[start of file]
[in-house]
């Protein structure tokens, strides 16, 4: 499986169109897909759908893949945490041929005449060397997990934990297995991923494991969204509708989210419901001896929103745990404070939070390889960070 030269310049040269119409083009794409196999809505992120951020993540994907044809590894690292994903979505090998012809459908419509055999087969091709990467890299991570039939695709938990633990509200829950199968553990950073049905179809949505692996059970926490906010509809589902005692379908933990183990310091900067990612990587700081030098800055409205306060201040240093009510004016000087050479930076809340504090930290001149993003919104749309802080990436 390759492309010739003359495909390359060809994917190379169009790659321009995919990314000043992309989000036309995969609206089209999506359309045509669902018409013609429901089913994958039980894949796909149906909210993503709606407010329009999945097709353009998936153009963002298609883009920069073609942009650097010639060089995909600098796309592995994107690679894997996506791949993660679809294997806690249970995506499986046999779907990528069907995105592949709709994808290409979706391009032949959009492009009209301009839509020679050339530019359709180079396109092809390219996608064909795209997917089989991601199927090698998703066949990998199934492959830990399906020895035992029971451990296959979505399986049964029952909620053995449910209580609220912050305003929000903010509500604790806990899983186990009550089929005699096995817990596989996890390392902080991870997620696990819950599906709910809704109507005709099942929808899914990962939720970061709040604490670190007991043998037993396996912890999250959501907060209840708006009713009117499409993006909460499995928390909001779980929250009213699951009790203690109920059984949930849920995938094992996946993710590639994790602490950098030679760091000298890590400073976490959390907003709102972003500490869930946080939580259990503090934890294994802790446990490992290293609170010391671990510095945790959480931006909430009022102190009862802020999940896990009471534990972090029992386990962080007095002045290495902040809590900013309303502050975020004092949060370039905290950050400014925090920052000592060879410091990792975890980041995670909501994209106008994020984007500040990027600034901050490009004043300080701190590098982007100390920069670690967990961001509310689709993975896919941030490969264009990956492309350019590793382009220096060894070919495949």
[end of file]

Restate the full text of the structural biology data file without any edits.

[in-house]
């Protein structure tokens, strides 16, 4: 499986169109897909759908893949945490041929005449060397997990934990297995991923494991969204509708989210419901001896929103745990404070939070390889960070 030269310049040269119409083009794409196999809505992120951020993540994907044809590894690292994903979505090998012809459908419509055999087969091709990467890299991570039939695709938990633990509200829950199968553990950073049905179809949505692996059970926490906010509809589902005692379908933990183990310091900067990612990587700081030098800055409205306060201040240093009510004016000087050479930076809340504090930290001149993003919104749309802080990436 390759492309010739003359495909390359060809994917190379169009790659321009995919990314000043992309989000036309995969609206089209999506359309045509669902018409013609429901089913994958039980894949796909149906909210993503709606407010329009999945097709353009998936153009963002298609883009920069073609942009650097010639060089995909600098796309592995994107690679894997996506791949993660679809294997806690249970995506499986046999779907990528069907995105592949709709994808290409979706391009032949959009492009009209301009839509020679050339530019359709180079396109092809390219996608064909795209997917089989991601199927090698998703066949990998199934492959830990399906020895035992029971451990296959979505399986049964029952909620053995449910209580609220912050305003929000903010509500604790806990899983186990009550089929005699096995817990596989996890390392902080991870997620696990819950599906709910809704109507005709099942929808899914990962939720970061709040604490670190007991043998037993396996912890999250959501907060209840708006009713009117499409993006909460499995928390909001779980929250009213699951009790203690109920059984949930849920995938094992996946993710590639994790602490950098030679760091000298890590400073976490959390907003709102972003500490869930946080939580259990503090934890294994802790446990490992290293609170010391671990510095945790959480931006909430009022102190009862802020999940896990009471534990972090029992386990962080007095002045290495902040809590900013309303502050975020004092949060370039905290950050400014925090920052000592060879410091990792975890980041995670909501994209106008994020984007500040990027600034901050490009004043300080701190590098982007100390920069670690967990961001509310689709993975896919941030490969264009990956492309350019590793382009220096060894070919495949």